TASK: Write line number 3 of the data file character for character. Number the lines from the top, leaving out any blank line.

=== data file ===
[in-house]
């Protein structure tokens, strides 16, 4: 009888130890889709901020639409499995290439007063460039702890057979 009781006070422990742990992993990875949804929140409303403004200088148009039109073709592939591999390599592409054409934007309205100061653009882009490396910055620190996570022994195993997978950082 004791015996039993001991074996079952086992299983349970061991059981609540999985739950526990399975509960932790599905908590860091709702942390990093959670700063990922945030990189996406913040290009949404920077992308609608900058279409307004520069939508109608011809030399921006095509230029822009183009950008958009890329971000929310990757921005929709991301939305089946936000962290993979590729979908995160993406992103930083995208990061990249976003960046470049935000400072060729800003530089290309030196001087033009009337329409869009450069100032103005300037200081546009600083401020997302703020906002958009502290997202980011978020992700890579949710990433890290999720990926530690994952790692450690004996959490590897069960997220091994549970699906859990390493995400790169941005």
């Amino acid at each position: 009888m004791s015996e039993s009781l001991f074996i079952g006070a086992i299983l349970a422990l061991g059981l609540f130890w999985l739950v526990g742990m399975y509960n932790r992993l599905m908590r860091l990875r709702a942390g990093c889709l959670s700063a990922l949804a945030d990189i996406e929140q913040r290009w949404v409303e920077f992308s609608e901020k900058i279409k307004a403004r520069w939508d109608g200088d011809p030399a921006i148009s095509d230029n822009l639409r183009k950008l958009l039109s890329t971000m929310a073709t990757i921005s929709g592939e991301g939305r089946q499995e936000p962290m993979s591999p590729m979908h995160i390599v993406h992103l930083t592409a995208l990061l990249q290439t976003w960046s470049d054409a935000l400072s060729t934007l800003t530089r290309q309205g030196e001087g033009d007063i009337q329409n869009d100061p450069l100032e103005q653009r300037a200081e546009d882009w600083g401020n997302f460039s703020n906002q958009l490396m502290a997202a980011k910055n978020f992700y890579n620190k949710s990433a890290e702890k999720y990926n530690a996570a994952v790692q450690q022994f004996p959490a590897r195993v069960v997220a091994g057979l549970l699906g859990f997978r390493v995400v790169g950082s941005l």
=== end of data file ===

């Amino acid at each position: 009888m004791s015996e039993s009781l001991f074996i079952g006070a086992i299983l349970a422990l061991g059981l609540f130890w999985l739950v526990g742990m399975y509960n932790r992993l599905m908590r860091l990875r709702a942390g990093c889709l959670s700063a990922l949804a945030d990189i996406e929140q913040r290009w949404v409303e920077f992308s609608e901020k900058i279409k307004a403004r520069w939508d109608g200088d011809p030399a921006i148009s095509d230029n822009l639409r183009k950008l958009l039109s890329t971000m929310a073709t990757i921005s929709g592939e991301g939305r089946q499995e936000p962290m993979s591999p590729m979908h995160i390599v993406h992103l930083t592409a995208l990061l990249q290439t976003w960046s470049d054409a935000l400072s060729t934007l800003t530089r290309q309205g030196e001087g033009d007063i009337q329409n869009d100061p450069l100032e103005q653009r300037a200081e546009d882009w600083g401020n997302f460039s703020n906002q958009l490396m502290a997202a980011k910055n978020f992700y890579n620190k949710s990433a890290e702890k999720y990926n530690a996570a994952v790692q450690q022994f004996p959490a590897r195993v069960v997220a091994g057979l549970l699906g859990f997978r390493v995400v790169g950082s941005l």